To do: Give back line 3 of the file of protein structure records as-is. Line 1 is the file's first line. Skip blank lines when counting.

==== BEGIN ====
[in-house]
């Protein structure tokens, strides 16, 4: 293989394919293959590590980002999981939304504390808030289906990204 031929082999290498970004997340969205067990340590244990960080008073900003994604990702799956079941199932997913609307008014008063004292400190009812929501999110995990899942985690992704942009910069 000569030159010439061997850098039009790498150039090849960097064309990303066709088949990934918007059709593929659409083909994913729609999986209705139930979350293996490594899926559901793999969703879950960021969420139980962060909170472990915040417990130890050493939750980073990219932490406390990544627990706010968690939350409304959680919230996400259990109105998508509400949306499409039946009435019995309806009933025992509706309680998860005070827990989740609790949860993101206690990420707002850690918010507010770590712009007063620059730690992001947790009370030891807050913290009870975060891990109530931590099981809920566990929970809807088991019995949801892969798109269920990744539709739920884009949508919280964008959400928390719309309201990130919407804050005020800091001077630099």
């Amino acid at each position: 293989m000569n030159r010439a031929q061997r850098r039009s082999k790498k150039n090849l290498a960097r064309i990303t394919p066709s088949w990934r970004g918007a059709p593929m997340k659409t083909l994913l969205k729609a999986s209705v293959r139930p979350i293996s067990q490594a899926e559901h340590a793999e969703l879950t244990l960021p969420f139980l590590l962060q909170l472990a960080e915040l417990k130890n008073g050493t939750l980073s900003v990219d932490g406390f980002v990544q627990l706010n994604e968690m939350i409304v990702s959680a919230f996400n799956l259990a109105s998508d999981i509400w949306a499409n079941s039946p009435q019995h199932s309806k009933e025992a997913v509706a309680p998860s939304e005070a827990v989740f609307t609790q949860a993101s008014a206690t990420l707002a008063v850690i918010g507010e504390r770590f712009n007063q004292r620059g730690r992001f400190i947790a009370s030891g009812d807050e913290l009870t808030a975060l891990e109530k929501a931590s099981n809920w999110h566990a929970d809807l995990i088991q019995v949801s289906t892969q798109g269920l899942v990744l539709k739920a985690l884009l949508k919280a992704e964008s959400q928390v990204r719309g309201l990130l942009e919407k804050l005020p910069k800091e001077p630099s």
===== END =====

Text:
């Amino acid at each position: 293989m000569n030159r010439a031929q061997r850098r039009s082999k790498k150039n090849l290498a960097r064309i990303t394919p066709s088949w990934r970004g918007a059709p593929m997340k659409t083909l994913l969205k729609a999986s209705v293959r139930p979350i293996s067990q490594a899926e559901h340590a793999e969703l879950t244990l960021p969420f139980l590590l962060q909170l472990a960080e915040l417990k130890n008073g050493t939750l980073s900003v990219d932490g406390f980002v990544q627990l706010n994604e968690m939350i409304v990702s959680a919230f996400n799956l259990a109105s998508d999981i509400w949306a499409n079941s039946p009435q019995h199932s309806k009933e025992a997913v509706a309680p998860s939304e005070a827990v989740f609307t609790q949860a993101s008014a206690t990420l707002a008063v850690i918010g507010e504390r770590f712009n007063q004292r620059g730690r992001f400190i947790a009370s030891g009812d807050e913290l009870t808030a975060l891990e109530k929501a931590s099981n809920w999110h566990a929970d809807l995990i088991q019995v949801s289906t892969q798109g269920l899942v990744l539709k739920a985690l884009l949508k919280a992704e964008s959400q928390v990204r719309g309201l990130l942009e919407k804050l005020p910069k800091e001077p630099s």